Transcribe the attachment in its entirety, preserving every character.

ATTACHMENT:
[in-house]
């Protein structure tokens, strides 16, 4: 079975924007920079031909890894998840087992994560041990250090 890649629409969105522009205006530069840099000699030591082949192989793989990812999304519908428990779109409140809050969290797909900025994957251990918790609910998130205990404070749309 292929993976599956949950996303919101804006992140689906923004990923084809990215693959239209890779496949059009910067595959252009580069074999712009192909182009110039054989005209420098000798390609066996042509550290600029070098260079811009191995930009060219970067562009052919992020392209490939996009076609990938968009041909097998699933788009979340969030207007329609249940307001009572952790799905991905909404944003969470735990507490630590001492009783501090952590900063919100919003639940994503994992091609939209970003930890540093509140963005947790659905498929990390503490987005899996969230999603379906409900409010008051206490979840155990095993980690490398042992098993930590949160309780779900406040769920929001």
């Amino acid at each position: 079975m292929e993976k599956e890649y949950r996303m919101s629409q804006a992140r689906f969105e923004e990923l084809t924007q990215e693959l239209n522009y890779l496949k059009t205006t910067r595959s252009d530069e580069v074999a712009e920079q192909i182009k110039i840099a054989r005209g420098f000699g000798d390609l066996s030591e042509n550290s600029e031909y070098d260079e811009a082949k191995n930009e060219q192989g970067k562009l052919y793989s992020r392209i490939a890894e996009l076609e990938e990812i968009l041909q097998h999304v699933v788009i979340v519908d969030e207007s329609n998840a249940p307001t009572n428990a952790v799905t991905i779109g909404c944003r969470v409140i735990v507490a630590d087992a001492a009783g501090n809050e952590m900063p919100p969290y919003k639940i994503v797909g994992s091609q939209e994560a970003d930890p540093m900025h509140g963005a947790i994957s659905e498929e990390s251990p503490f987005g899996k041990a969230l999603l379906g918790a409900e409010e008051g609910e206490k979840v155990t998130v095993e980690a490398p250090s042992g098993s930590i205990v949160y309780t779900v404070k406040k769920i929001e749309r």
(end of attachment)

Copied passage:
[in-house]
């Protein structure tokens, strides 16, 4: 079975924007920079031909890894998840087992994560041990250090 890649629409969105522009205006530069840099000699030591082949192989793989990812999304519908428990779109409140809050969290797909900025994957251990918790609910998130205990404070749309 292929993976599956949950996303919101804006992140689906923004990923084809990215693959239209890779496949059009910067595959252009580069074999712009192909182009110039054989005209420098000798390609066996042509550290600029070098260079811009191995930009060219970067562009052919992020392209490939996009076609990938968009041909097998699933788009979340969030207007329609249940307001009572952790799905991905909404944003969470735990507490630590001492009783501090952590900063919100919003639940994503994992091609939209970003930890540093509140963005947790659905498929990390503490987005899996969230999603379906409900409010008051206490979840155990095993980690490398042992098993930590949160309780779900406040769920929001």
């Amino acid at each position: 079975m292929e993976k599956e890649y949950r996303m919101s629409q804006a992140r689906f969105e923004e990923l084809t924007q990215e693959l239209n522009y890779l496949k059009t205006t910067r595959s252009d530069e580069v074999a712009e920079q192909i182009k110039i840099a054989r005209g420098f000699g000798d390609l066996s030591e042509n550290s600029e031909y070098d260079e811009a082949k191995n930009e060219q192989g970067k562009l052919y793989s992020r392209i490939a890894e996009l076609e990938e990812i968009l041909q097998h999304v699933v788009i979340v519908d969030e207007s329609n998840a249940p307001t009572n428990a952790v799905t991905i779109g909404c944003r969470v409140i735990v507490a630590d087992a001492a009783g501090n809050e952590m900063p919100p969290y919003k639940i994503v797909g994992s091609q939209e994560a970003d930890p540093m900025h509140g963005a947790i994957s659905e498929e990390s251990p503490f987005g899996k041990a969230l999603l379906g918790a409900e409010e008051g609910e206490k979840v155990t998130v095993e980690a490398p250090s042992g098993s930590i205990v949160y309780t779900v404070k406040k769920i929001e749309r």